Immersed in Blu-ray: Schindler’s List

Hard to believe it’s been 20 years since Steven Spielberg came of age with his Oscar-winning Schindler’s List. Universal releases the Blu-ray this week and the black and white image mastered from the original negative looks crisp and luminous.

Man’s inhumanity to man is turned on its head with the redemption of Oskar Schindler, the war opportunist and Nazi (brilliantly played by Liam Neeson), who wound up saving more than 1,100 Jews during the Holocaust. It’s a powerful movie about a man who seeks greatness through wealth but discovers a more meaningful and heroic path. Ben Kingsley provides the social conscience and gallows humor as Stern, the Jewish accountant, and Ralph Fiennes portrays the cruel antagonist, Nazi commander Goeth, the darker side of fear and ambition.

In light of Lincoln (which comes out on Blu-ray March 26 from Disney Home Ent.), it’s fascinating to compare the two movies and their depictions of war, intolerance, salvation, and freedom. They represent the two pillars of Spielberg’s oeuvre.

Bonus features include “Voices from the List,” a doc with testimonies from those who survived the Holocaust thanks to Schindler, and “USC Shoah Foundation Story with Steven Spielberg” about the formation of the USC Shoah Foundation.

Speaking of which, the historic release of Schindler’s List on Blu-ray also marks the beginning of the 20th year of the USC Shoah Foundation — The Institute for Visual History and Education.  Inspired by the experience of making Schindler’s List,  Spielberg established the organization in 1994 to videotape interviews with survivors and other witnesses of the Holocaust. The USC Shoah Foundation’s Visual History Archive contains nearly 52,000 testimonies, each encompassing a complete personal history of life before, during and after a subject’s first-hand experience with genocide. Through its extensive educational initiatives, including the IWitness website for middle and high school students, hundreds of college courses based on the archive that are being taught at universities on four continents, numerous teacher training programs offered in over 20 countries, and major global research partnerships, the USC Shoah Foundation is dedicated to making its Visual History Archive a compelling voice for education and action.  Spielberg considers this the most important work of his professional life and the legacy of Schindler’s List. Learn more and view testimony at sfi.usc.edu.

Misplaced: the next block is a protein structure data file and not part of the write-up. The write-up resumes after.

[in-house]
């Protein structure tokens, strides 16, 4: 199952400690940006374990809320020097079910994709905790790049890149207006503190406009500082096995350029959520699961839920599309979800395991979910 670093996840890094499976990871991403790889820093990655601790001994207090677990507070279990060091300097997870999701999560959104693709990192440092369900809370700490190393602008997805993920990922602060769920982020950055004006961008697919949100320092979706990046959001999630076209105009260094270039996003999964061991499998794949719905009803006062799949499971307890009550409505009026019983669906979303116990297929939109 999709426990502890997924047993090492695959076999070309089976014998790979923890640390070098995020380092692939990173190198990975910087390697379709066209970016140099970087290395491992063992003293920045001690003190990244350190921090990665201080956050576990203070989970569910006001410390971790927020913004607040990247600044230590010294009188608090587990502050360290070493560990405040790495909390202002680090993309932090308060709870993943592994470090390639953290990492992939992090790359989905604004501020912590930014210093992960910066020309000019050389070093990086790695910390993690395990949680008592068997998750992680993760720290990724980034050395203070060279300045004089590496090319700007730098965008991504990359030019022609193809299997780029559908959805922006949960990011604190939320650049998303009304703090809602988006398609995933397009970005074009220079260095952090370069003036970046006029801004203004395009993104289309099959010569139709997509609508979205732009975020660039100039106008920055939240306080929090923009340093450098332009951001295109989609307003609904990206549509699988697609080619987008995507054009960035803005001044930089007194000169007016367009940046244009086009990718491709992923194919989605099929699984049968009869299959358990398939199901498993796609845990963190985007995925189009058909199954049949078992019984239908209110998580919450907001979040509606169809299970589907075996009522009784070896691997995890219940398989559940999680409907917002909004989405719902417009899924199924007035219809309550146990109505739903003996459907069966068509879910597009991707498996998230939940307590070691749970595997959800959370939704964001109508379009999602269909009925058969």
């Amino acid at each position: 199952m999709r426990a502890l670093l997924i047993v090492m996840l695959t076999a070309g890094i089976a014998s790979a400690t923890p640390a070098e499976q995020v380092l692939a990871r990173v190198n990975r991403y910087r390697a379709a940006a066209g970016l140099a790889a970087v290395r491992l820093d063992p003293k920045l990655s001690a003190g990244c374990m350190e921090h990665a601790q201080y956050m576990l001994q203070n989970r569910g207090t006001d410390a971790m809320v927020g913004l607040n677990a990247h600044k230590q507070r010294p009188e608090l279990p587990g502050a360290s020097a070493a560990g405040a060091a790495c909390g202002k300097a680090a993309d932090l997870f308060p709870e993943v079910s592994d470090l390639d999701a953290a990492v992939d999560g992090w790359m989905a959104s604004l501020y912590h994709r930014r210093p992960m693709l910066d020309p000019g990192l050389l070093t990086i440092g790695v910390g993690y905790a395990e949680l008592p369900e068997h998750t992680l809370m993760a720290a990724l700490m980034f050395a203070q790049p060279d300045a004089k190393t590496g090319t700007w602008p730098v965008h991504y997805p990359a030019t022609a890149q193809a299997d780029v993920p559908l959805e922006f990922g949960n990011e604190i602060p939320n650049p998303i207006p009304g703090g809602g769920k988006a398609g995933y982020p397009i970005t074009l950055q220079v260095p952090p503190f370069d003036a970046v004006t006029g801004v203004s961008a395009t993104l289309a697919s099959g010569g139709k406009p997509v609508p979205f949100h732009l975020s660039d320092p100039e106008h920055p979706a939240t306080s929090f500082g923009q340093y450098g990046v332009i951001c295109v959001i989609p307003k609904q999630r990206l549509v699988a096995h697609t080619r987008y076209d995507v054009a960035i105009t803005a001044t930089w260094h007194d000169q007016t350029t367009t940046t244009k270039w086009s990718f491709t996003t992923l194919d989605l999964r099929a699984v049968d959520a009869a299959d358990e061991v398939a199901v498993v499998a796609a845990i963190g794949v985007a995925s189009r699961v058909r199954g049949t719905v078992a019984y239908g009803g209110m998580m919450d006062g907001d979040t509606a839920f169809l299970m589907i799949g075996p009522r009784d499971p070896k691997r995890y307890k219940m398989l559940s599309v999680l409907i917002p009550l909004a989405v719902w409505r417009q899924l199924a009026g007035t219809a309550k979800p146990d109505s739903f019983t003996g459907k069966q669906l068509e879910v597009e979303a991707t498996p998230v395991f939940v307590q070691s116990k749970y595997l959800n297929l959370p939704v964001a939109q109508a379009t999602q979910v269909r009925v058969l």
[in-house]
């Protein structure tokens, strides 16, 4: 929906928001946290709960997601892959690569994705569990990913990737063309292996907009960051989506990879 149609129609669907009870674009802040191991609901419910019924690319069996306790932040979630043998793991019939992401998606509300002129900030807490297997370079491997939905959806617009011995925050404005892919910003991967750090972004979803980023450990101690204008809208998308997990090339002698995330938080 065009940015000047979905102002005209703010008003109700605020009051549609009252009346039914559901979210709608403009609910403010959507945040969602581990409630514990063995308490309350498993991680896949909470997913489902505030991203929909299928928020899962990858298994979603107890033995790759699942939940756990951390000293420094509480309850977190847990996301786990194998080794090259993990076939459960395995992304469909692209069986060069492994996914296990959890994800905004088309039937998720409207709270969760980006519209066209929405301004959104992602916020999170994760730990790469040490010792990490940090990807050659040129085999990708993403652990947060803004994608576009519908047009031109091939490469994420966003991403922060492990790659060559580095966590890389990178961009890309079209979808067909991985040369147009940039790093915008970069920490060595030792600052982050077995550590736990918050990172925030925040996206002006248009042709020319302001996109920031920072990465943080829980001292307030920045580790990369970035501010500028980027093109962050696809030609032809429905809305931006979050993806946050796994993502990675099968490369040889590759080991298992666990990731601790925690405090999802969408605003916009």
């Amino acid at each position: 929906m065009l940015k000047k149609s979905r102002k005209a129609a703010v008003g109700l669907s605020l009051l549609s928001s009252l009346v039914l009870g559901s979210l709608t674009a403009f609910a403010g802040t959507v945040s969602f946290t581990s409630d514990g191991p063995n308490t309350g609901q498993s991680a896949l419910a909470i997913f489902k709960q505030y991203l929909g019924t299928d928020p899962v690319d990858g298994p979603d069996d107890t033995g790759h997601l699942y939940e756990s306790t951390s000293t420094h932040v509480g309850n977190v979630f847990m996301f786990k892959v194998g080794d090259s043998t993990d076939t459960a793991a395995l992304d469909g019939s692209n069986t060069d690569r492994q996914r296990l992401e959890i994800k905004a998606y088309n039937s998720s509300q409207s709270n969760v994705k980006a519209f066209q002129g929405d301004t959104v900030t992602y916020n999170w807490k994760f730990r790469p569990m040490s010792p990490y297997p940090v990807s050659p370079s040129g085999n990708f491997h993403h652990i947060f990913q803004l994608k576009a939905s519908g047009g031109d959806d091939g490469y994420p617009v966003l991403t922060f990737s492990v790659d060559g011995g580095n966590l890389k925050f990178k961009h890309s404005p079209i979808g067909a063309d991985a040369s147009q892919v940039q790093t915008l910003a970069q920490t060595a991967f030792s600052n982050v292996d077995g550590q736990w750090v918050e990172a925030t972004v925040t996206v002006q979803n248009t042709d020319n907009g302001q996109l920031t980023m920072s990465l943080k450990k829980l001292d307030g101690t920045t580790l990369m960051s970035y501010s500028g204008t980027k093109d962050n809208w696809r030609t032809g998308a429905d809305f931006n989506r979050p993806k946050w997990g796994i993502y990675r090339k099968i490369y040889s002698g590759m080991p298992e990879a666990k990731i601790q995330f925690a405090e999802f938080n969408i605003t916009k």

Posted on by Bill Desowitz in Blu-ray, Books, Clips, Movies, Oscar, Tech

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